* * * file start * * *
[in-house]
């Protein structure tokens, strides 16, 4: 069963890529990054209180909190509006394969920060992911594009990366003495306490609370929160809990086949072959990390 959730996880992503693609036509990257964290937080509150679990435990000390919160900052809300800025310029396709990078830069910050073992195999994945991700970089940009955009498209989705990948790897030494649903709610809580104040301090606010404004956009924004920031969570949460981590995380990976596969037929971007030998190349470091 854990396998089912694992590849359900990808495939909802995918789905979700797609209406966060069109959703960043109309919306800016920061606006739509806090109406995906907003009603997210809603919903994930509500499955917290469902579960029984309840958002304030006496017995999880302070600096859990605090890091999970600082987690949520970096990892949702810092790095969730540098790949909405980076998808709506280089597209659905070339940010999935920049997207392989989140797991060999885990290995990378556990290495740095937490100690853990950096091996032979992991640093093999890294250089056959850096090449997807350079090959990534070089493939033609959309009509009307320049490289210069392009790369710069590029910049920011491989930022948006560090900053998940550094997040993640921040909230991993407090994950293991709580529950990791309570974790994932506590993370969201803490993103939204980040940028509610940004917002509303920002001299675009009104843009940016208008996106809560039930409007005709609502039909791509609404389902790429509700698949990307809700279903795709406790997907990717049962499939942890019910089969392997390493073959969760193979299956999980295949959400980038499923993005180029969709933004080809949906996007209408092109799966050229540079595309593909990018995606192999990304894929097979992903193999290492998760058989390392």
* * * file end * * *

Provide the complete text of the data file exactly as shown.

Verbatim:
[in-house]
């Protein structure tokens, strides 16, 4: 069963890529990054209180909190509006394969920060992911594009990366003495306490609370929160809990086949072959990390 959730996880992503693609036509990257964290937080509150679990435990000390919160900052809300800025310029396709990078830069910050073992195999994945991700970089940009955009498209989705990948790897030494649903709610809580104040301090606010404004956009924004920031969570949460981590995380990976596969037929971007030998190349470091 854990396998089912694992590849359900990808495939909802995918789905979700797609209406966060069109959703960043109309919306800016920061606006739509806090109406995906907003009603997210809603919903994930509500499955917290469902579960029984309840958002304030006496017995999880302070600096859990605090890091999970600082987690949520970096990892949702810092790095969730540098790949909405980076998808709506280089597209659905070339940010999935920049997207392989989140797991060999885990290995990378556990290495740095937490100690853990950096091996032979992991640093093999890294250089056959850096090449997807350079090959990534070089493939033609959309009509009307320049490289210069392009790369710069590029910049920011491989930022948006560090900053998940550094997040993640921040909230991993407090994950293991709580529950990791309570974790994932506590993370969201803490993103939204980040940028509610940004917002509303920002001299675009009104843009940016208008996106809560039930409007005709609502039909791509609404389902790429509700698949990307809700279903795709406790997907990717049962499939942890019910089969392997390493073959969760193979299956999980295949959400980038499923993005180029969709933004080809949906996007209408092109799966050229540079595309593909990018995606192999990304894929097979992903193999290492998760058989390392």